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Johnny Wilson interviewed by Pontus Alv

In former times, there were maybe three full lengths a year and that’s all you got. They were released by renowned skateboard companies and the guys who made them, the filmers, hardly got more attention than their name in the credits. By now, times have massively changed. New videos are popping up every minute, mostly just uploaded on YouTube or Instagram by the filmers themselves, whereby they come to the fore more and more. And that’s well deserved. Cause let’s be frank – they’re the ones with the spot lists, the ones that get the crew together for the session, that have the best ideas for tricks, and know how to stage spots and skaters in order to skyrocket views. That’s why filmers nowadays are their own brands. One of this new breed is the New York based Johnny Wilson, leader of the “most productive crew”. When he releases a clip, it’s not about the brand he filmed it for, but instead you’ll ask your friends: “Did you see that new Johnny Wilson clip?” It was a no-brainer that a passionate filmmaker like Pontus had to talk to Johnny for this issue and got him on the phone while he came to Paris with Vincent Touzery to skate with the Bloby’s.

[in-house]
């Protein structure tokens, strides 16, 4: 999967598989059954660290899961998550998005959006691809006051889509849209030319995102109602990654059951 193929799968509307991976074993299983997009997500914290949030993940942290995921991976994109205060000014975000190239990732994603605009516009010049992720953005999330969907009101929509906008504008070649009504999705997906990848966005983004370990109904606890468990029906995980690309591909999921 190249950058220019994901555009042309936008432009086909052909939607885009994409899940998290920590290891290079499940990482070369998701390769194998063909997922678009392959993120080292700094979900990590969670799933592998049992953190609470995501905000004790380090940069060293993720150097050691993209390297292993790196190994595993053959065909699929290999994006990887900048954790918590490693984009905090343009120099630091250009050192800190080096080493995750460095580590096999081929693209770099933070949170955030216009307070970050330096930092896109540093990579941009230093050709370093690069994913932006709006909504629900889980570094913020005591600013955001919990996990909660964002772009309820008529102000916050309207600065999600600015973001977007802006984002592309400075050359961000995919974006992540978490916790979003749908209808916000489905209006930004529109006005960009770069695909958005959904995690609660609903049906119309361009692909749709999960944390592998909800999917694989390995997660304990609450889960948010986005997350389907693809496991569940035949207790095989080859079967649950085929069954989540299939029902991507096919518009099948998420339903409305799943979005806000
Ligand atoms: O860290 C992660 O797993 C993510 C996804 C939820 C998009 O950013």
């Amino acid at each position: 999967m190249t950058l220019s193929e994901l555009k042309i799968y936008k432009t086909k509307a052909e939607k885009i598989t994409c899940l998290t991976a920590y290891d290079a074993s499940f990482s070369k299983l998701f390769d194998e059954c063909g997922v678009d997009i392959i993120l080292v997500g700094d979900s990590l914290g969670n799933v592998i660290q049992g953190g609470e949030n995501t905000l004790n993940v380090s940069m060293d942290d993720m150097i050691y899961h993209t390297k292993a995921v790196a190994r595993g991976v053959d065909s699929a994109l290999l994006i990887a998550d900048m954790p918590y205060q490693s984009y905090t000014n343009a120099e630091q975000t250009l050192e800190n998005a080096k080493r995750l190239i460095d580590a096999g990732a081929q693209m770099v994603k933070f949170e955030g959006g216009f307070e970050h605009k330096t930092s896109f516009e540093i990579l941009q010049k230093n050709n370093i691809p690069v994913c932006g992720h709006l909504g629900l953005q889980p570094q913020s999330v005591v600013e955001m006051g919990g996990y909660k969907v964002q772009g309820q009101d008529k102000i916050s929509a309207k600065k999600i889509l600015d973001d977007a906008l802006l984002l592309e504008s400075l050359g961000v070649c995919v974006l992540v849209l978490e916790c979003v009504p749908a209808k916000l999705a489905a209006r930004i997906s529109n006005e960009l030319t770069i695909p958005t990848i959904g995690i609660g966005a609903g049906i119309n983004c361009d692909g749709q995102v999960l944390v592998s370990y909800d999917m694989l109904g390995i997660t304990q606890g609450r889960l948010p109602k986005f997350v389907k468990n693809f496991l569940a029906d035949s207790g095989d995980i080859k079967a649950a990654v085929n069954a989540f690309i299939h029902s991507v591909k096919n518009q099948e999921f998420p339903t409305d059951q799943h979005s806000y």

With all the internet stuff going on, you might have a buzz for two days with a clip and then it’s gone. It’s such a demotivating feeling for me.

I still like it to put footage out. I mean it sucks that it’s just for such a short time frame, but I feel like that’s just the way it is now. Everyone puts everything online. You see so many clips on Instagram and you’re just like, “That’s for Instagram?!”

The Dime guys came to Europe and they were like: “That’s not worth enough for filming. That’s for Instagram.” I don’t know if they were showing off or something. They posted a pretty decent clip. Maybe it’s part of a new marketing philosophy that we don’t understand. I mean the bottom line is still to put the shit out there, but the problem is that there’s too much shit out there. Do you sometimes feel fed up with it?